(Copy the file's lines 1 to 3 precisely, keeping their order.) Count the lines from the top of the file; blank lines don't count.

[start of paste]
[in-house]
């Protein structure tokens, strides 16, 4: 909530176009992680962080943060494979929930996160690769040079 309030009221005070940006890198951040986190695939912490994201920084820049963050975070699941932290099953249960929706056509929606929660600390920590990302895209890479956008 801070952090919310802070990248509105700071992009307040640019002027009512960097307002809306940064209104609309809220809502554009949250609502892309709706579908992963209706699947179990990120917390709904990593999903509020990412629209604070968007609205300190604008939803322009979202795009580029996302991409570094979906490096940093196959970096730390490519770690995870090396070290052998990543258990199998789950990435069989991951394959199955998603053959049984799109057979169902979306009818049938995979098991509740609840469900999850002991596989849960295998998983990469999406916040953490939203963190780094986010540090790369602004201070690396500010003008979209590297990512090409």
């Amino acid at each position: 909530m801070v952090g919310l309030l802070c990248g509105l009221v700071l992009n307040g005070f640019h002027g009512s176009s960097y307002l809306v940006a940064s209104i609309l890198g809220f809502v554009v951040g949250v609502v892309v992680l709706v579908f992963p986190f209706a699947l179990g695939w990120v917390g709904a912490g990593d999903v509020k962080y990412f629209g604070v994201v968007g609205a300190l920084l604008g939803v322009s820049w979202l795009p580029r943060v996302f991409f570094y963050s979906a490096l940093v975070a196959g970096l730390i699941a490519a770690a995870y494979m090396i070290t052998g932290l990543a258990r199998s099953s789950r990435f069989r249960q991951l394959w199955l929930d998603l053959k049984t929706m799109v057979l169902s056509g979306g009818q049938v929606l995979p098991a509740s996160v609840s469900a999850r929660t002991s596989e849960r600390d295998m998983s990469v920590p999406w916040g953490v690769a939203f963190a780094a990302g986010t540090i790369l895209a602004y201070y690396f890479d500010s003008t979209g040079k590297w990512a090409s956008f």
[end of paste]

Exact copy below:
[in-house]
């Protein structure tokens, strides 16, 4: 909530176009992680962080943060494979929930996160690769040079 309030009221005070940006890198951040986190695939912490994201920084820049963050975070699941932290099953249960929706056509929606929660600390920590990302895209890479956008 801070952090919310802070990248509105700071992009307040640019002027009512960097307002809306940064209104609309809220809502554009949250609502892309709706579908992963209706699947179990990120917390709904990593999903509020990412629209604070968007609205300190604008939803322009979202795009580029996302991409570094979906490096940093196959970096730390490519770690995870090396070290052998990543258990199998789950990435069989991951394959199955998603053959049984799109057979169902979306009818049938995979098991509740609840469900999850002991596989849960295998998983990469999406916040953490939203963190780094986010540090790369602004201070690396500010003008979209590297990512090409």
């Amino acid at each position: 909530m801070v952090g919310l309030l802070c990248g509105l009221v700071l992009n307040g005070f640019h002027g009512s176009s960097y307002l809306v940006a940064s209104i609309l890198g809220f809502v554009v951040g949250v609502v892309v992680l709706v579908f992963p986190f209706a699947l179990g695939w990120v917390g709904a912490g990593d999903v509020k962080y990412f629209g604070v994201v968007g609205a300190l920084l604008g939803v322009s820049w979202l795009p580029r943060v996302f991409f570094y963050s979906a490096l940093v975070a196959g970096l730390i699941a490519a770690a995870y494979m090396i070290t052998g932290l990543a258990r199998s099953s789950r990435f069989r249960q991951l394959w199955l929930d998603l053959k049984t929706m799109v057979l169902s056509g979306g009818q049938v929606l995979p098991a509740s996160v609840s469900a999850r929660t002991s596989e849960r600390d295998m998983s990469v920590p999406w916040g953490v690769a939203f963190a780094a990302g986010t540090i790369l895209a602004y201070y690396f890479d500010s003008t979209g040079k590297w990512a090409s956008f």